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Africa’s development gains at risk due to slow transformation progress


The African Centre for Economic Transformation (ACET), in a recently released African Transformation Index 2023 (ATI), says repeated economic shocks and uneven growth have slowed the continent’s overall economic transformation after two decades.

The index indicated that since the year 2000, many African economies had become less diversified and less competitive globally.

According to the index, the slow progress was making countries on the continent more vulnerable to future shocks, which made them more likely to struggle with debt and less likely to achieve crucial transformation milestones in support of sustainable development.

The index acknowledged that while some African countries had seen progress since 2000, many were lagging, which had impacted their ability to recover from major global shocks like COVID-19 and Russia’s invasion of Ukraine.

The New African Transformation Index tracks the progress and challenges of respective African countries since 2000.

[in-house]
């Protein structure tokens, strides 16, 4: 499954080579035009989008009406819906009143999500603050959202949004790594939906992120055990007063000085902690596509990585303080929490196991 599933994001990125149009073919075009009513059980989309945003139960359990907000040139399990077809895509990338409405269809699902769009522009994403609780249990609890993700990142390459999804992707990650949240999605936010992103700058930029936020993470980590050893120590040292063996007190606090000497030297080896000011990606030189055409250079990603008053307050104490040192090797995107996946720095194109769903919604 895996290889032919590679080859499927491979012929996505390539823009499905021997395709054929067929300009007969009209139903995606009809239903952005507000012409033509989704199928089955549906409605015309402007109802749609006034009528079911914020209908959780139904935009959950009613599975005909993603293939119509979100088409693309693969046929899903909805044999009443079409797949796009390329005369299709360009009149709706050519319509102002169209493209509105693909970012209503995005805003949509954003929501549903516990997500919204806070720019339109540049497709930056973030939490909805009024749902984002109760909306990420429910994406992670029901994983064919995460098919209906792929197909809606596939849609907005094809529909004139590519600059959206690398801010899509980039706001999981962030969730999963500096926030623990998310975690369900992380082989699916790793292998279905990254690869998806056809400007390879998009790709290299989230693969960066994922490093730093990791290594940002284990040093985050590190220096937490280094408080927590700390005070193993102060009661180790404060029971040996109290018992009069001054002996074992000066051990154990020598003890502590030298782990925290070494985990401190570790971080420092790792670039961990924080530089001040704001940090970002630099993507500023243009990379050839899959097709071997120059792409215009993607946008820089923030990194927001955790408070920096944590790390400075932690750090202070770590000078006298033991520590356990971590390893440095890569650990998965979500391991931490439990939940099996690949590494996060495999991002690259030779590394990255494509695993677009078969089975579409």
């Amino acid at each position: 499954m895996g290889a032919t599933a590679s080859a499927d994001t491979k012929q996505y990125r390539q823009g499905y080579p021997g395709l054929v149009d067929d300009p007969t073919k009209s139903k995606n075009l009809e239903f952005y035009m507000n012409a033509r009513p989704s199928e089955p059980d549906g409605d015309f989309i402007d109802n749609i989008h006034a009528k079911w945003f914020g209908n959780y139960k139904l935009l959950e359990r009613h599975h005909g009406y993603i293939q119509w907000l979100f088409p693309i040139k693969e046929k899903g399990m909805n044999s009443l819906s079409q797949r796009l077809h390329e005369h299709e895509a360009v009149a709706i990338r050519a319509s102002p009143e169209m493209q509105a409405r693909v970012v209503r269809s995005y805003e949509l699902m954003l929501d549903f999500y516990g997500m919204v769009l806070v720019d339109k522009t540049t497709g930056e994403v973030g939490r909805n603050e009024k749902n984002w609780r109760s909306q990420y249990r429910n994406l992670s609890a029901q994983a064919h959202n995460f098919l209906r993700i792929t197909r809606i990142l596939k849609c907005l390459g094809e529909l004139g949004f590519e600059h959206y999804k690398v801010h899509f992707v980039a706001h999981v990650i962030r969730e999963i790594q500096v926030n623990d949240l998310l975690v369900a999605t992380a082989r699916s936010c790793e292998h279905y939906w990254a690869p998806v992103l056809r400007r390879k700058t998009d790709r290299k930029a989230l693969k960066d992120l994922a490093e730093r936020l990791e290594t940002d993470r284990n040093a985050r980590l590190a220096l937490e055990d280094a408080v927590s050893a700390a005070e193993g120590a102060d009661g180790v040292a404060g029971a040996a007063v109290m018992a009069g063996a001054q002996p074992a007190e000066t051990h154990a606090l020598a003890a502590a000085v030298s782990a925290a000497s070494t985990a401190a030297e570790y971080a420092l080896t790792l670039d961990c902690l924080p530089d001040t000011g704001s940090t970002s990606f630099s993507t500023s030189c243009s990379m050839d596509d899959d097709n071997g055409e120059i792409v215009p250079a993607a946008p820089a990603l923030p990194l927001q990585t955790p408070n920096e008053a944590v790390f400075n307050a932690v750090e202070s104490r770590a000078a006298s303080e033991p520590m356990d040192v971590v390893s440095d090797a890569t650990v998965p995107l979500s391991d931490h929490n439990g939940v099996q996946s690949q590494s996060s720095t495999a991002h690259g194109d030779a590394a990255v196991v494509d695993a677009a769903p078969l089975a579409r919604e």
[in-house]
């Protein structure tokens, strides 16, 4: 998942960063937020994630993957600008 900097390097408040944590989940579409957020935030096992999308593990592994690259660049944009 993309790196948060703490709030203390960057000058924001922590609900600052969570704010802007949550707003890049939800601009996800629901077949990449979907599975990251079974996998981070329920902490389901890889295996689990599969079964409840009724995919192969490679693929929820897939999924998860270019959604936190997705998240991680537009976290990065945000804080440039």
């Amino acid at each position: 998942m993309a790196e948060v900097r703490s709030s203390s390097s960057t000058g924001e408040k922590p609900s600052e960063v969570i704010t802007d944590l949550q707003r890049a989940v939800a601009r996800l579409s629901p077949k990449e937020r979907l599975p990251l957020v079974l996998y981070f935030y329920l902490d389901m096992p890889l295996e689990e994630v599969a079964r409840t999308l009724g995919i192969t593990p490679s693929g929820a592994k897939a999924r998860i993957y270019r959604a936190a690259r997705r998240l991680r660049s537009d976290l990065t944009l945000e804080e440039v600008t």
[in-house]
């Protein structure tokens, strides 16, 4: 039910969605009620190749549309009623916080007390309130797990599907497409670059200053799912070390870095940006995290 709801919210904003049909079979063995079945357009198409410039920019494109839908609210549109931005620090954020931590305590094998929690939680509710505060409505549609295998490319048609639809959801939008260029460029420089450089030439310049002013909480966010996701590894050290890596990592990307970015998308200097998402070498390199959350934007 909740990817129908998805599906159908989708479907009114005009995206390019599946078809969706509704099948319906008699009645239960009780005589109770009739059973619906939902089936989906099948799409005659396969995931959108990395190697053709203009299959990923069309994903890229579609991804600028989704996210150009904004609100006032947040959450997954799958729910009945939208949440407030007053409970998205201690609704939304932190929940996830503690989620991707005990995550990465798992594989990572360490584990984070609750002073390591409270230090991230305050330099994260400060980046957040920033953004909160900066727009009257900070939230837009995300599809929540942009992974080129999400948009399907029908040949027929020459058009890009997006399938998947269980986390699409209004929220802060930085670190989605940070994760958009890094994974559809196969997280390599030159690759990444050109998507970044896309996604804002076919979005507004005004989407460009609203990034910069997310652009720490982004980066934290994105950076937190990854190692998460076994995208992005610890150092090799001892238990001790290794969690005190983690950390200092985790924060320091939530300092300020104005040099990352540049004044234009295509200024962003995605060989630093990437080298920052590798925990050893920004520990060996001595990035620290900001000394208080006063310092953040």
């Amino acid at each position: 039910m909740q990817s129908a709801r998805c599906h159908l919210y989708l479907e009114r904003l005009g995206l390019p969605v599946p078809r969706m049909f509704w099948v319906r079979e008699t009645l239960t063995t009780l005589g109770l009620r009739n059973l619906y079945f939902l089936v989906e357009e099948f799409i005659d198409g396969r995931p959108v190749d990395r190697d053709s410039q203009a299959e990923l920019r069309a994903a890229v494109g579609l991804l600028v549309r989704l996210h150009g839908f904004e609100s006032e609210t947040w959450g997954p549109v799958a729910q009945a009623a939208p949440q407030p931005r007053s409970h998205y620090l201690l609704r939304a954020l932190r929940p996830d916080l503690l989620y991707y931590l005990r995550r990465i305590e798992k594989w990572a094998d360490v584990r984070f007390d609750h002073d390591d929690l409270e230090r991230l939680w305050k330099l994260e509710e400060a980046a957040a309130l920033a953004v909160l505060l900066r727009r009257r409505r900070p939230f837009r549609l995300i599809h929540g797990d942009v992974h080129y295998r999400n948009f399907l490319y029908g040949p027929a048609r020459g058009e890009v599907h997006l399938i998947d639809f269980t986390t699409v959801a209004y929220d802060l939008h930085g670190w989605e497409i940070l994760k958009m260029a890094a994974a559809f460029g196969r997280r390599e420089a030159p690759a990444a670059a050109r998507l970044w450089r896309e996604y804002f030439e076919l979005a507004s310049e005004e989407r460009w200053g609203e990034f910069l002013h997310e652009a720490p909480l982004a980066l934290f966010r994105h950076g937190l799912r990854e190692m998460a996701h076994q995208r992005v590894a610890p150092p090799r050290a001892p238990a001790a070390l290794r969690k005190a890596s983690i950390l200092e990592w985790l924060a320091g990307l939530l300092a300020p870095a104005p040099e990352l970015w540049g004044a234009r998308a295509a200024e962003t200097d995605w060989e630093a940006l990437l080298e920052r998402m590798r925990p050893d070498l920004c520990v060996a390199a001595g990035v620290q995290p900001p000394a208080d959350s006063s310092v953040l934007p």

The ATI offers pathways for countries to take action to keep the transformation agenda on track and build up their economic resilience, including lessons from strong performers like Morocco, Tunisia, and Rwanda, which are among the countries that made the biggest improvements.

The 2023 ATI update broadens the scope of the index to cover 30 African countries, representing 86.5 percent of the continent’s population.

The index tracks the success and setbacks at the country level over two decades, from 2000 to 2020, along several key dimensions of economic transformation in Africa, which ACET refers to as growth in depth.

The depth includes diversification, exports, competitiveness, productivity, technology, and human well-being.

The index is also an essential tool that can help African leaders learn from the past to craft better policies for the future.

Dr. K.Y. Amoako, Founder and President of the African Centre for Economic Transformation (ACET), said most African countries were not transforming nearly as quickly as they needed to, and that the ATI offered data and analysis that helped explain why they were less successful.

He added,” This is not just a numbers exercise; investing in transformation can improve African lives and livelihoods and create a path to long-term economic success for our continent.”

Despite the challenges, the index also showed some encouraging trends, which includes higher wages, more income equality, and better opportunities for women in the workplace, has improved notably in most African countries this century.

The index further revealed that while the progress was laudable, it was important for countries to strive for long-term growth that benefited everyone and to support the most vulnerable, who were often the hardest hit by climate and economic shocks.

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